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A History of my Archive in 10 Objects. No.9: Bag of Portfolio artwork, 1984

The penultimate item in this series of 10 objects from my dad’s loft is a bag of unpublished portfolio material from circa 1984.

There was a lot of material from London in my dad’s loft, when I left my studio just before I flew off to Japan it was the natural place to just shove everything, my entire output from 1983-1986, and it’s pretty well all been preserved, waiting for me to reclaim thirty years later.

I moved to London in 1983, encouraged by two children’s book commissions, but finding more work wasn’t easy, a miserable, barren year went by with precious little interest before I reconnected with an old friend from Manchester Andy Royston and eventually joined a couple of other illustrators and designers to set up Façade Art Studios in Crouch End, N.8.

I’ve blogged about Façade Studios before  (here, and here). The aisles of an old church on Crouch Hill had been converted into studio space and were rented to us by animators Bob Bura and John Hardwick (of Camberwick Green/Trumpton fame), whose studio was in the adjacent church hall. On the other side of the church New Statesman cartoonist John Minnion had a studio, while the old nave between the two sides was renovated and used for Sunday services by the Eternal Sacred Order of Seraphim and Cherubim. Bob and John retired soon after we set up the studio, selling the old church hall to Dave Stewart and Annie Lennox (The Eurythmics), who converted it into their recording studio. Cherubim and Seraphim then became our landlords. With such a hotbed of activity all around I found myself spending most of my time in Façade, the studio was my second home, it seemed to turn me into a full time illustrator almost overnight.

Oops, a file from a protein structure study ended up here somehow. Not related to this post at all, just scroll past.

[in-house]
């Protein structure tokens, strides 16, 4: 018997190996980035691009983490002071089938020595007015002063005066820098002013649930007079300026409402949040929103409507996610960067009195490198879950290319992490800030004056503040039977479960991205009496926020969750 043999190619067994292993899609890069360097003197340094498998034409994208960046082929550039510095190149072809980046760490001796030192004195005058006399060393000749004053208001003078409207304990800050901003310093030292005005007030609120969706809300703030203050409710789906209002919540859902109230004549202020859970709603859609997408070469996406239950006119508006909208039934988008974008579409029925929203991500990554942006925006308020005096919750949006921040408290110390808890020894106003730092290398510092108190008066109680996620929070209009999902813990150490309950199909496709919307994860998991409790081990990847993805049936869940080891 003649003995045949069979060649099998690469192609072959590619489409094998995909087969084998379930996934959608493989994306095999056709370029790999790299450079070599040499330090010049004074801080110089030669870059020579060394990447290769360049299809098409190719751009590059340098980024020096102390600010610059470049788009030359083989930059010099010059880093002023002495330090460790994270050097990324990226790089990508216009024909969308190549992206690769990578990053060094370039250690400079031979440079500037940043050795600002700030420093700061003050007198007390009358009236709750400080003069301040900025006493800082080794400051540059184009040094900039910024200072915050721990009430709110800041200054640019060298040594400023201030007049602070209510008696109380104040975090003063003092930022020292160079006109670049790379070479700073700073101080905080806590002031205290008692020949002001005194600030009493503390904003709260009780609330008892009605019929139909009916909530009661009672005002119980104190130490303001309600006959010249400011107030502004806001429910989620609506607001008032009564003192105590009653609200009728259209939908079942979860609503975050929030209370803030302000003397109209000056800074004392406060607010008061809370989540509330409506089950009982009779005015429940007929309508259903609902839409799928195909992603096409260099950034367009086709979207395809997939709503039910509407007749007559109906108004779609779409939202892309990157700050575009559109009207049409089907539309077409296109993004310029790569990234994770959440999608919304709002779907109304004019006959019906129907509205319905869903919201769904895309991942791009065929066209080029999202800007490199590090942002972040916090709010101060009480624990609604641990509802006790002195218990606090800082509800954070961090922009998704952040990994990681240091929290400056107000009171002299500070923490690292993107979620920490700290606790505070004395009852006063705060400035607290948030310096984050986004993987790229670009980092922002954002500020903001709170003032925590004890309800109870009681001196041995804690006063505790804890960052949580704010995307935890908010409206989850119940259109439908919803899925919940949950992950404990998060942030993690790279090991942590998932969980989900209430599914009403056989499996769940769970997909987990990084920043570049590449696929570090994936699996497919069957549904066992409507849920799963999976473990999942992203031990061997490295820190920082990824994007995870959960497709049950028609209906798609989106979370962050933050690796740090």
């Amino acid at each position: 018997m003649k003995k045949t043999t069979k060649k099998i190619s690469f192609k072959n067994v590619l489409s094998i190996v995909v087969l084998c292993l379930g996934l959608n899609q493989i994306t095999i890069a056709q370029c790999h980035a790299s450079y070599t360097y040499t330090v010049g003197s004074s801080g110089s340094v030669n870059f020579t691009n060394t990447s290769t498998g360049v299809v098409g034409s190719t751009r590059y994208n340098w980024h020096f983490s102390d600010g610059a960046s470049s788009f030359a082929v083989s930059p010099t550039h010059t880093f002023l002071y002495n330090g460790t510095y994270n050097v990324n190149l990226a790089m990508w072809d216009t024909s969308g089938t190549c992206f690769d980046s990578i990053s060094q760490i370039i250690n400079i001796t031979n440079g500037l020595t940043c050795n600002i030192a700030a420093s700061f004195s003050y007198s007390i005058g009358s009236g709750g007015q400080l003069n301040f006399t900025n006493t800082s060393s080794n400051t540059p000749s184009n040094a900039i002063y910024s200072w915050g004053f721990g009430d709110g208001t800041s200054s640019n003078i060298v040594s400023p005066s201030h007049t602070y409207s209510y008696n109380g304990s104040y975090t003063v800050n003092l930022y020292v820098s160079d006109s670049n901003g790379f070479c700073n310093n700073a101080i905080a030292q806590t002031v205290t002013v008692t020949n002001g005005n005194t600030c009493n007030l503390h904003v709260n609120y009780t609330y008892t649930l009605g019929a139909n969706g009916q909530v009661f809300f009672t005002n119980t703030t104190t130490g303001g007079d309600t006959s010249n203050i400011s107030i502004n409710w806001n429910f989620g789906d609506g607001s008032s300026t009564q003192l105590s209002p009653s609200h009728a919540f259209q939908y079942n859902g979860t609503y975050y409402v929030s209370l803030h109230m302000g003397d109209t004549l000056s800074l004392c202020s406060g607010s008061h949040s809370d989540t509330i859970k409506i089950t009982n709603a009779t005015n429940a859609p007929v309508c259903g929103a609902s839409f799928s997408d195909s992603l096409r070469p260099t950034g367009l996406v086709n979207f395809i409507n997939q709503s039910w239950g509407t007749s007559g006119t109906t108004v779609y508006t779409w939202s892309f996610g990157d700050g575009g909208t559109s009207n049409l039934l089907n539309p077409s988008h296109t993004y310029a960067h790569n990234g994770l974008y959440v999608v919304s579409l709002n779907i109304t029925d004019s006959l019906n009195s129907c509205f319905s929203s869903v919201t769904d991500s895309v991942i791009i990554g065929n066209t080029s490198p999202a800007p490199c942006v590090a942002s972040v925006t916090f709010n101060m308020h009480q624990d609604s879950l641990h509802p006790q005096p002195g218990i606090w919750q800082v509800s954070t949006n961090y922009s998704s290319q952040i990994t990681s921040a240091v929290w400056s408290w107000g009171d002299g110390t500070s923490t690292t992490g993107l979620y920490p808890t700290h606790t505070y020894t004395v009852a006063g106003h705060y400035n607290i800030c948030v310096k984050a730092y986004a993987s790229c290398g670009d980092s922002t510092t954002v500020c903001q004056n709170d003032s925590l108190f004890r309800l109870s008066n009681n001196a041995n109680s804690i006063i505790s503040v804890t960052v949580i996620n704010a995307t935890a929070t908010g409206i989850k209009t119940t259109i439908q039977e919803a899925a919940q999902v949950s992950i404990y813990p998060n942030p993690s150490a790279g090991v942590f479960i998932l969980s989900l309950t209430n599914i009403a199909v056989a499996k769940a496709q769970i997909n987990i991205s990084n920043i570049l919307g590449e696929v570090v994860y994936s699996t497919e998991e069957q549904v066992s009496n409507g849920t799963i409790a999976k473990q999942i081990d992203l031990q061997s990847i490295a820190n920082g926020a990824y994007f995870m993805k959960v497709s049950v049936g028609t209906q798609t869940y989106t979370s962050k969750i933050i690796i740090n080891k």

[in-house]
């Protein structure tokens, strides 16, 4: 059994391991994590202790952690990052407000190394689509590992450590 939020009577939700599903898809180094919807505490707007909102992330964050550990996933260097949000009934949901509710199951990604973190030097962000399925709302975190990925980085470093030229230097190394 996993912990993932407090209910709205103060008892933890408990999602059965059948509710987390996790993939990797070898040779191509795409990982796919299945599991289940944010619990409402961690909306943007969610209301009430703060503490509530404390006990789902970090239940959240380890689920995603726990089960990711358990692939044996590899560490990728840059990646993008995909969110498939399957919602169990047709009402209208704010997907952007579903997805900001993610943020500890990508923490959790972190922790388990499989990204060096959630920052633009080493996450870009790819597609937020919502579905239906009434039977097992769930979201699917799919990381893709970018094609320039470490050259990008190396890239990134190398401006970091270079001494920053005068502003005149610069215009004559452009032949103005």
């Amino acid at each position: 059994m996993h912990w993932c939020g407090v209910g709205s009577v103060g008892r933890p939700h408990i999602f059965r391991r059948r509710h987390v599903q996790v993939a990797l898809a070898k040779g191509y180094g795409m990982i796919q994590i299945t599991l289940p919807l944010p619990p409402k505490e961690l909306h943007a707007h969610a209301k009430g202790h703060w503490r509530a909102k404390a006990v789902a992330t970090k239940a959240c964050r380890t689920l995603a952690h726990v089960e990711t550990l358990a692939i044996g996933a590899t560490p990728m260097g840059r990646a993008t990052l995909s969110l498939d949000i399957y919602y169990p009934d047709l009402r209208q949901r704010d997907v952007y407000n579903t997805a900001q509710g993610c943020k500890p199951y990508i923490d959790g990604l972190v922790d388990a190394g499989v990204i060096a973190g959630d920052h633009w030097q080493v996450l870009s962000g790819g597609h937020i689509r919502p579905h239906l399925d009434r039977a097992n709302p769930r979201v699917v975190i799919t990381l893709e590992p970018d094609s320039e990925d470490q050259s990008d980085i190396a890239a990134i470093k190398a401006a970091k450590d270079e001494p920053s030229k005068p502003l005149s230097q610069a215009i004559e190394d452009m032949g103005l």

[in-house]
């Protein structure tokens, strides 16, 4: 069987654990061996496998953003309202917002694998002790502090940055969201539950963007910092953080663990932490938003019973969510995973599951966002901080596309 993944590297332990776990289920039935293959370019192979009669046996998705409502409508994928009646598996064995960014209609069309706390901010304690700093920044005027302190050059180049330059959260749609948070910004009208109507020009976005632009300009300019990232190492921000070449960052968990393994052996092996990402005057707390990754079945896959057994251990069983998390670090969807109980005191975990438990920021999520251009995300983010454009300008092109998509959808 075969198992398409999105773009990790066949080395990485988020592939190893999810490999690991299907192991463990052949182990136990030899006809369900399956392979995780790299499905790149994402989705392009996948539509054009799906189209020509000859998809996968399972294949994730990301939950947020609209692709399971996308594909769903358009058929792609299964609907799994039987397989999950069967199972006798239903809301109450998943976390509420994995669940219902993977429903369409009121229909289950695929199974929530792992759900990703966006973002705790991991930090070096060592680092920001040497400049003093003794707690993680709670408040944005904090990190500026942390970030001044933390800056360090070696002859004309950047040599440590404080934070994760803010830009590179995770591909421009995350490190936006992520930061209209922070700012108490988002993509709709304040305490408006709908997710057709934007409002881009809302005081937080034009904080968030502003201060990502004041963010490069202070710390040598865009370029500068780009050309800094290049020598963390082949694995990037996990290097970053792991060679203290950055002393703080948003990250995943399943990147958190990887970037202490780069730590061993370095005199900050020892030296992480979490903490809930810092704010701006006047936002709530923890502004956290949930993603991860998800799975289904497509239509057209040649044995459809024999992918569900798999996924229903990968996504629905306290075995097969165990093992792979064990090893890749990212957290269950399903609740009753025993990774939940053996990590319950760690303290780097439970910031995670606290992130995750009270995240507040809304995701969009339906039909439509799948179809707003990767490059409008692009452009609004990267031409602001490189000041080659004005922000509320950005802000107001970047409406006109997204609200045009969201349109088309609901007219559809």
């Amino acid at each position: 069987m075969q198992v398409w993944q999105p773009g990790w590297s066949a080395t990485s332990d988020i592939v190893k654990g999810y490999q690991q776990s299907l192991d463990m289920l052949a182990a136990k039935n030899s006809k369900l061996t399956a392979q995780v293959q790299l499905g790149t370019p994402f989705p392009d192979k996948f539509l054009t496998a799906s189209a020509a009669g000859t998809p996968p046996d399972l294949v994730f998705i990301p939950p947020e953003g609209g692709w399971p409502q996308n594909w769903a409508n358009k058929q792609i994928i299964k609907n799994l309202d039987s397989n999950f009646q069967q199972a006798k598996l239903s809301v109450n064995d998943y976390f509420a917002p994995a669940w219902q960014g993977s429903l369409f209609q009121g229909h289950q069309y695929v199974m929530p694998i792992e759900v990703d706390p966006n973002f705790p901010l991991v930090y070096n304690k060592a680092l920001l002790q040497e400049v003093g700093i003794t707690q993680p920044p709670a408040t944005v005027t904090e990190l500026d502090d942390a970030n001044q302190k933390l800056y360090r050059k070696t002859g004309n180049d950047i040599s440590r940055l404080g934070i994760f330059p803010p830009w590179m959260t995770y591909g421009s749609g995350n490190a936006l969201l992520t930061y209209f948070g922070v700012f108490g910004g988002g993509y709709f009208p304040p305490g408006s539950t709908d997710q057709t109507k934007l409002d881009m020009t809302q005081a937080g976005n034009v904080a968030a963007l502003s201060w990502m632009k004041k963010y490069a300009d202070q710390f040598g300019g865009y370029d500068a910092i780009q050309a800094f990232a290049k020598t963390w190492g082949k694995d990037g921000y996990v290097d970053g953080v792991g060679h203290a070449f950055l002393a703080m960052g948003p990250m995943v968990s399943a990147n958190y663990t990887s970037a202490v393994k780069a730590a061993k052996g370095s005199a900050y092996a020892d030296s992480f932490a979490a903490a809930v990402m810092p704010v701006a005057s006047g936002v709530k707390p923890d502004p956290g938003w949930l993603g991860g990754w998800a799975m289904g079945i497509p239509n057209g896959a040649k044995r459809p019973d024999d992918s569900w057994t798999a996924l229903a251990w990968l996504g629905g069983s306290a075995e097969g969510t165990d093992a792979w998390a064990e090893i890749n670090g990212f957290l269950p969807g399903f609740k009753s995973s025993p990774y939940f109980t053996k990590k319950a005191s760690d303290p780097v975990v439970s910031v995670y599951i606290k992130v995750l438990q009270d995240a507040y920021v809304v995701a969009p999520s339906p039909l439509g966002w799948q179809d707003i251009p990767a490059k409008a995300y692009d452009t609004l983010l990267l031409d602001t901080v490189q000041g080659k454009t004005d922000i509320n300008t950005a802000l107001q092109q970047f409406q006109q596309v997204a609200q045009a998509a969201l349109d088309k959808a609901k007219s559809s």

When I look through the piles of old artwork now there’s so much material it’s hard to choose any particular piece, but this bag of unpublished portfolio images from the very early days of the studio sums up the renewed focus I had on illustration. It was a very productive period, especially for editorial work, I experimented in all kinds of directions, from very tight to cartoons, though my ultimate target was always children’s books. These were all aimed to grab real paying jobs, I was hungry for commissions and had nothing to lose – no back up plan, no more signing on, it was either make it in London or run back to Norwich and get a day job, and I was certain that wasn’t going to happen. I was still gunning for children’s book commissions, but magazine work paid the rent. Here’s a few…..

Saxon versus Viking, A drawing aimed at the historical non-fiction niche, circa 1983

This drawing and the one above are the oldest from this era, I realised very quickly that there was a limited market for tight penwork, and soon changed tack.

Two early experiments aimed at picture books

Bloody Mary – Part of a series on visualising cocktails


Give us a job! Self portrait in desperation – it probably wasn’t such a good idea to show this to potential clients!

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